In Northwest Oregon, Banks-Vernonia State Trail is a state park and paved rail trail. It runs 21 miles long, most of it north and south. About a hundred years ago, the railway was built by the Portland, Astoria, and Pacific Railroad for transportation of passengers, timber, and freight.
When lumber mills closed in 1957, the railroad stopped using the line. It was purchased and subsequently transferred to the Oregon Parks and Recreation Department in 1990. The park and trail have undergone significant improvements over twenty years, which finally completed in 2010.
In addition to its rich history, Banks-Vernonia State Trail offers outdoor-goers several recreational activities. The paved trail is open to walking, jogging, and biking. Next to the paved road is a four-foot-wide horse trail. Additionally, there are spots in the park open to picnicking and fishing, as well as enjoying the peaceful and beautiful scenery and wildlife.
The 21-mile trail crosses 13 bridges and the Buxton Trestle, which is 733 feet long and 80 feet high. The trail also passes through forests and agricultural lands, with spectacular sights along the way. You can access the trail from any of six trail points along the way.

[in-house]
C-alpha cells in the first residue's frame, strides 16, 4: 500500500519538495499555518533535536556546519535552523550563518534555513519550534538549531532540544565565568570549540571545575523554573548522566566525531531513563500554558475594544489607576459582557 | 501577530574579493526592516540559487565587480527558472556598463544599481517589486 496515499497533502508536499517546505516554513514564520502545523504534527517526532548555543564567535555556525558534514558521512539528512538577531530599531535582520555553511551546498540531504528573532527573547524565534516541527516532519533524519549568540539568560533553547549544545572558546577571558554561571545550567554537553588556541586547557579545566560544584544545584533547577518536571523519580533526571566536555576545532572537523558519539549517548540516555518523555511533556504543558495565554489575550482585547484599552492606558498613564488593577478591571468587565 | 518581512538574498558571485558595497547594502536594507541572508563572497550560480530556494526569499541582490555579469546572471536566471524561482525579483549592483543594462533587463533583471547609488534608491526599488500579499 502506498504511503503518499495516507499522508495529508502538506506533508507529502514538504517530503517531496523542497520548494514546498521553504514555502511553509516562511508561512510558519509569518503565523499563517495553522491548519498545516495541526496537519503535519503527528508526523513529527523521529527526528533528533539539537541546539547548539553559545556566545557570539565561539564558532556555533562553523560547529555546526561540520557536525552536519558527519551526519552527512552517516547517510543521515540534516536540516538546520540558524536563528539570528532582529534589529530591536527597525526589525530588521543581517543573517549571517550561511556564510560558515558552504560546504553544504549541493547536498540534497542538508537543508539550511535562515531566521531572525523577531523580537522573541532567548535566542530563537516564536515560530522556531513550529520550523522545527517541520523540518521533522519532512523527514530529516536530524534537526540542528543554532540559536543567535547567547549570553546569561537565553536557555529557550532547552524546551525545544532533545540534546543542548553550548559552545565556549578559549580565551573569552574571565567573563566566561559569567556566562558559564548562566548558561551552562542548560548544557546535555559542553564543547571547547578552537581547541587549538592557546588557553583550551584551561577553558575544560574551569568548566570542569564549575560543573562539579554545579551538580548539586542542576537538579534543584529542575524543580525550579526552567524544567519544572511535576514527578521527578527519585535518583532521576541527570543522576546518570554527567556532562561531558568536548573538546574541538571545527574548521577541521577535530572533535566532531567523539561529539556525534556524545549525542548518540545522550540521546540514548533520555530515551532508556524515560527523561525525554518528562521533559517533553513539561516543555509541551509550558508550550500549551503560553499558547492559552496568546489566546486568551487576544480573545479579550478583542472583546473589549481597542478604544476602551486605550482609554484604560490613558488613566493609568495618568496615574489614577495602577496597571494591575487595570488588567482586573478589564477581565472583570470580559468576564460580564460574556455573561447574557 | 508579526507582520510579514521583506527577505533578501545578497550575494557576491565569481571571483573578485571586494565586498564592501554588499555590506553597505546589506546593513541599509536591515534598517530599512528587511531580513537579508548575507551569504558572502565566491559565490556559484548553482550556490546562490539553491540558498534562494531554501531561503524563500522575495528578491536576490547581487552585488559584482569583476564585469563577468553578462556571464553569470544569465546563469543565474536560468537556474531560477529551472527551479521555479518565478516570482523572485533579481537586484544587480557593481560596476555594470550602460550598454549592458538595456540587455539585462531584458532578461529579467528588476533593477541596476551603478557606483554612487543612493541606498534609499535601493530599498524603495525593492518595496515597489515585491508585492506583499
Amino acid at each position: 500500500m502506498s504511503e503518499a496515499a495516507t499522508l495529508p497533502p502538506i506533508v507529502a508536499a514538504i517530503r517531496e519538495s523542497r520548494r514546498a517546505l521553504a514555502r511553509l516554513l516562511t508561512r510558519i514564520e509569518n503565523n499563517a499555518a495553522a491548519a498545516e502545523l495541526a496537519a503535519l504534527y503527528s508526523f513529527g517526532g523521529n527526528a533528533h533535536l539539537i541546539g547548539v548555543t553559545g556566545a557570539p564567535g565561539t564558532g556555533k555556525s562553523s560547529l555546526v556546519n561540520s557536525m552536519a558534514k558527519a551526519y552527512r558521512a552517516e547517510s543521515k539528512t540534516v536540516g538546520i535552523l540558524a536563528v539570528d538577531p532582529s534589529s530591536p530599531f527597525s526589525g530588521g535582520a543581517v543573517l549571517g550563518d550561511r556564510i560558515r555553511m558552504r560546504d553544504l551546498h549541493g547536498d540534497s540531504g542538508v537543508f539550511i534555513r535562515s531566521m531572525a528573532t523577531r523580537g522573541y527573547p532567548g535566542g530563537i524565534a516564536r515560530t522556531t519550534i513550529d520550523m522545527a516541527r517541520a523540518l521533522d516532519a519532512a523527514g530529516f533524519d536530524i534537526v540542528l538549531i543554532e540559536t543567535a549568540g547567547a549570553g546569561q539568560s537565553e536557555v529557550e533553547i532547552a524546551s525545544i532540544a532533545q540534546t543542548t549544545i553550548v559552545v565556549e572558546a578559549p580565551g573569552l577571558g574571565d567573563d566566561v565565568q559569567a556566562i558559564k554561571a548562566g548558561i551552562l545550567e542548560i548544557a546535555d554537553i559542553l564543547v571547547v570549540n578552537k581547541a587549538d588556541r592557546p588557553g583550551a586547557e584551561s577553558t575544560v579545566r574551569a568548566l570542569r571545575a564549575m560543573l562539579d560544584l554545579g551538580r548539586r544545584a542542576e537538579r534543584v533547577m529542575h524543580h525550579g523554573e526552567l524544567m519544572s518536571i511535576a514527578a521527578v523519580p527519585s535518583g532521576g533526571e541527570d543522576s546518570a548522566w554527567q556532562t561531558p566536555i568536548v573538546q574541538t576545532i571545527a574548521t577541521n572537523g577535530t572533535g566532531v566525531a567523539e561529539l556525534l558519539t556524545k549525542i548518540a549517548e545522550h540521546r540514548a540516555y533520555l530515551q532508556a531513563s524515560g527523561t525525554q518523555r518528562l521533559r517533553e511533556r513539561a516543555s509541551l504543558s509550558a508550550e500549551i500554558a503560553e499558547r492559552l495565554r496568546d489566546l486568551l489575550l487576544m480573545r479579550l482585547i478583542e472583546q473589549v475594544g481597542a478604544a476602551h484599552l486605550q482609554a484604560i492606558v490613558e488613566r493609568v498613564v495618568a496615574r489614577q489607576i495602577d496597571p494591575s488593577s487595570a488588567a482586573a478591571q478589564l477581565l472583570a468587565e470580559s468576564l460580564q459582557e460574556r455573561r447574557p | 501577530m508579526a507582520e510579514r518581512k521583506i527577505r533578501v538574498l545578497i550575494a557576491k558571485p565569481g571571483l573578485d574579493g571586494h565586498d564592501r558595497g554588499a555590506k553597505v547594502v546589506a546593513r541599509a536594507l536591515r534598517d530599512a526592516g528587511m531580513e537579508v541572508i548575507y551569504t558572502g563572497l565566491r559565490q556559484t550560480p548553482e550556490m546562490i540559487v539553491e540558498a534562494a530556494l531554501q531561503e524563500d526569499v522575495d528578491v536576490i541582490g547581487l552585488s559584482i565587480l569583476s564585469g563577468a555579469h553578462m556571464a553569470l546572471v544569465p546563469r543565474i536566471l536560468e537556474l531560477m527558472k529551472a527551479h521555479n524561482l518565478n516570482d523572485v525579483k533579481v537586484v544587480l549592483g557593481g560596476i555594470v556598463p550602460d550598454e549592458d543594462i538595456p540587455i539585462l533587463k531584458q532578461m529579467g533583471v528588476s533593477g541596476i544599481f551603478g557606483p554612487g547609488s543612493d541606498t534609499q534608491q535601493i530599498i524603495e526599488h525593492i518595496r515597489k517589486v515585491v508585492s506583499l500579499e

Banks-Vernonia State Trail is open year-round. No overnight camping is allowed. Adjacent to the park is the L. L. “Stub” Stewart State Park, which has cabins and a variety of other recreational activity options. In Banks-Vernonia State Trail, dogs are permitted but must remain leashed at all times. Leashes must be no more than six feet long.
Always bring waste bags and enough water for yourself and your dogs. You are responsible for your pet. Do not bring aggressive or disruptive dogs and always be courteous to other park visitors. Be respectful of posted park rules and regulations. At only 26 miles west of Portland, Banks-Vernonia State Trail provides visitors, their families, and furry companions a beautiful spot to take a walk along one of Oregon’s historic railways.